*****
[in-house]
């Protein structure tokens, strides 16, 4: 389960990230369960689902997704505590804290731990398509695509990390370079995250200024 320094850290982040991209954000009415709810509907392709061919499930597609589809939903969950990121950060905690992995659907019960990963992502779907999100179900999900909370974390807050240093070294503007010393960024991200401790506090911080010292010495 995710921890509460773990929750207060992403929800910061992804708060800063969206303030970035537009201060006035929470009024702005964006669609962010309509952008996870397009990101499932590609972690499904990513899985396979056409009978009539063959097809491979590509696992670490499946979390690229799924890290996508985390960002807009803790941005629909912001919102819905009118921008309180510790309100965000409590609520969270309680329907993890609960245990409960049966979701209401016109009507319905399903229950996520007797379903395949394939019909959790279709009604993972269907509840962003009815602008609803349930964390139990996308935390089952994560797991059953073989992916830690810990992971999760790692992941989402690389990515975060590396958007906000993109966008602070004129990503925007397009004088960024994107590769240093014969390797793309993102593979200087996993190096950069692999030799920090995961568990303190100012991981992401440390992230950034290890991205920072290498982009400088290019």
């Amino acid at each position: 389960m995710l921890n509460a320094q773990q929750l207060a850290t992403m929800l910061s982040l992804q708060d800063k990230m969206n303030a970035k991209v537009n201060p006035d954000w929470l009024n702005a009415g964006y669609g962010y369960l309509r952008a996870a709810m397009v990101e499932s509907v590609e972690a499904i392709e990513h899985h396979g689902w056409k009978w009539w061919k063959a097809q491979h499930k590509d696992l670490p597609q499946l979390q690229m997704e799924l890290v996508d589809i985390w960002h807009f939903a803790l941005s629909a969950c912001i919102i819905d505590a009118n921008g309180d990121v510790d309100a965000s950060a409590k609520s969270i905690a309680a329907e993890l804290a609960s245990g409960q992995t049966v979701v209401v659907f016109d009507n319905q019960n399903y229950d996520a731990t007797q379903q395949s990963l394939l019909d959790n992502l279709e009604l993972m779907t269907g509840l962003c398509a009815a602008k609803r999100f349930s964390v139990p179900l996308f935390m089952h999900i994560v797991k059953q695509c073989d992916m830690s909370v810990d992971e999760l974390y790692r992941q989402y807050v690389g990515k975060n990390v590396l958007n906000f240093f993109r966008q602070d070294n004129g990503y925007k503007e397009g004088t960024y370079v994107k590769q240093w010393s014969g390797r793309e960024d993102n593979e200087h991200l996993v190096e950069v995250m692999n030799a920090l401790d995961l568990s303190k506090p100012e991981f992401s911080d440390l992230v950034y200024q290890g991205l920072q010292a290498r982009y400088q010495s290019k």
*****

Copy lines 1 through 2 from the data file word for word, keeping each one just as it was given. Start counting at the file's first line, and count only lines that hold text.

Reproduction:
[in-house]
């Protein structure tokens, strides 16, 4: 389960990230369960689902997704505590804290731990398509695509990390370079995250200024 320094850290982040991209954000009415709810509907392709061919499930597609589809939903969950990121950060905690992995659907019960990963992502779907999100179900999900909370974390807050240093070294503007010393960024991200401790506090911080010292010495 995710921890509460773990929750207060992403929800910061992804708060800063969206303030970035537009201060006035929470009024702005964006669609962010309509952008996870397009990101499932590609972690499904990513899985396979056409009978009539063959097809491979590509696992670490499946979390690229799924890290996508985390960002807009803790941005629909912001919102819905009118921008309180510790309100965000409590609520969270309680329907993890609960245990409960049966979701209401016109009507319905399903229950996520007797379903395949394939019909959790279709009604993972269907509840962003009815602008609803349930964390139990996308935390089952994560797991059953073989992916830690810990992971999760790692992941989402690389990515975060590396958007906000993109966008602070004129990503925007397009004088960024994107590769240093014969390797793309993102593979200087996993190096950069692999030799920090995961568990303190100012991981992401440390992230950034290890991205920072290498982009400088290019």